Friday, June 25, 2004

Teeny Boppers and Confederate Flags

I am pretty actively committed to avoiding the smug superiority that many Canadians reflexively exhibit when it comes to the United States. In fact, when it comes up in conversation either from a fellow Canuck or from a Michael Moore-ish U.S. citizen, I do my best to actively oppose the myth of the great liberal Canada.

In terms of the issue of racism, for example, though I am not someone who experiences it I know that it is no less fundamental to the ordering of Canadian society than it is to the ordering of life in the U.S. In fact, I would not be surprised to hear an anti-racist activist of colour who has lived in both cities argue that there are some things that are actually slightly better in LA than in Hamilton, perhaps connected to the more prominent history of uprising and collective resistance by communities of colour in the former.

However, racism and other oppressions are the result of very real material and cultural forces, and so the details of how they manifest will be different in different places. My expectations and political instincts (such as they are) were developed in Canada, so I'm sure there are aspects to how oppression happens there that I do not see as clearly as I should because they are coded in my brain as "normal", while things here in the U.S. jump out at me more just because they are unfamiliar.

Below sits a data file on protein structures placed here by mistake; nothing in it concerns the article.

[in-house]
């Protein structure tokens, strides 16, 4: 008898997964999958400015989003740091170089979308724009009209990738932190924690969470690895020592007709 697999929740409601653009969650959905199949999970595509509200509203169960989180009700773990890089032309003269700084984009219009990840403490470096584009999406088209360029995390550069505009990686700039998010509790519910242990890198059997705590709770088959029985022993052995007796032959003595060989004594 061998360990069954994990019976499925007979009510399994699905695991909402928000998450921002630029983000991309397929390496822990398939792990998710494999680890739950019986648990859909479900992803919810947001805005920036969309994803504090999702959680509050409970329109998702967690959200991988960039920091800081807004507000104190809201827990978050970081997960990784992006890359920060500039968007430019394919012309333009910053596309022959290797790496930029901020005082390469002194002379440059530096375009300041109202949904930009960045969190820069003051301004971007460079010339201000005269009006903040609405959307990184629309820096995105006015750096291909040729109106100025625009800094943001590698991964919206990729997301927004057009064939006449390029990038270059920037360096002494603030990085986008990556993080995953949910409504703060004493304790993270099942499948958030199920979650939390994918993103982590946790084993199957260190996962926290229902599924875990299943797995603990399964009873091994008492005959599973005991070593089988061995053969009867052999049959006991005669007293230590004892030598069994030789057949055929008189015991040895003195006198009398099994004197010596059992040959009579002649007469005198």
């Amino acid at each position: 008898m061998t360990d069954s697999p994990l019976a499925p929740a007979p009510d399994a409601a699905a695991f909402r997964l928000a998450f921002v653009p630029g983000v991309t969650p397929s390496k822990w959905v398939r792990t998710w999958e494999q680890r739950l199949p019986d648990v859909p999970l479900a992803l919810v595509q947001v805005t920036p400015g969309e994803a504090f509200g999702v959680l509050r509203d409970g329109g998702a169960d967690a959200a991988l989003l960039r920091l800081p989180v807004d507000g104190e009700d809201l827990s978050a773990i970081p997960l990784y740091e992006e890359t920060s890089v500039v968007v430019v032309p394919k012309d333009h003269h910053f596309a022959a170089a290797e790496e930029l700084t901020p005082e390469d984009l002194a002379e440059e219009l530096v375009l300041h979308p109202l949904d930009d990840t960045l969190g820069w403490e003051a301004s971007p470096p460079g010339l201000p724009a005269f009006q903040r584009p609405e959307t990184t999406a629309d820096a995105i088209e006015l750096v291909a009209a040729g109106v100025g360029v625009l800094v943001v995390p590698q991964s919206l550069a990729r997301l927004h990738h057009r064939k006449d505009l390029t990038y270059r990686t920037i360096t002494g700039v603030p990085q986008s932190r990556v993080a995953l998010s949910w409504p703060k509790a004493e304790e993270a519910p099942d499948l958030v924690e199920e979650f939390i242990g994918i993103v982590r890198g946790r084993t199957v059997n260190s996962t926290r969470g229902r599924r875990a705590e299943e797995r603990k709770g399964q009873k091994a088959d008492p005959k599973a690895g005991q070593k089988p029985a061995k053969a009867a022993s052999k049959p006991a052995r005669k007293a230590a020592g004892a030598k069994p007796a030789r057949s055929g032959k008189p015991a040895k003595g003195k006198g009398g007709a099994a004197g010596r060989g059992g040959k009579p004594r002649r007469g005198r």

I had one such experience this afternoon.

I was out for a walk on a section of a street busy with tourists when I saw something that caught my attention. It was a white, middle-class, "coolly" dressed teenage woman; and one who would not deviate much from the stereotypical image that such a brief demographic description brings to mind, in terms of appearance. That is, except for the t-shirt she was wearing, which bore the slogan, "These colors don't run!" over images of the Confederate Flag and several other flags that seemed to be variations on that one, which I assume are the flags of some states that belonged to the Confederacy.

I hesitate to speculate what it might mean to her to be wearing symbols that so blatantly trumpet white supremacy -- I would suspect she was a tourist from the South, someone who would hotly deny being at all racist, but who will probably vote reliably for the Republican Party just like her parents and deny that racism has anything to do with her vote. But what shocked me was how completely unremarkable and unremarked upon the blatant display of such symbols was in such a public place. Which, I suppose, is yet another example of my white privilege making me surprised at things that should not surprise me.

1 comment:

crcates said...

The onion has a similar take on the entire issue this week. There's a very appropriate image on their site right now (but probably not for long). It's
Here.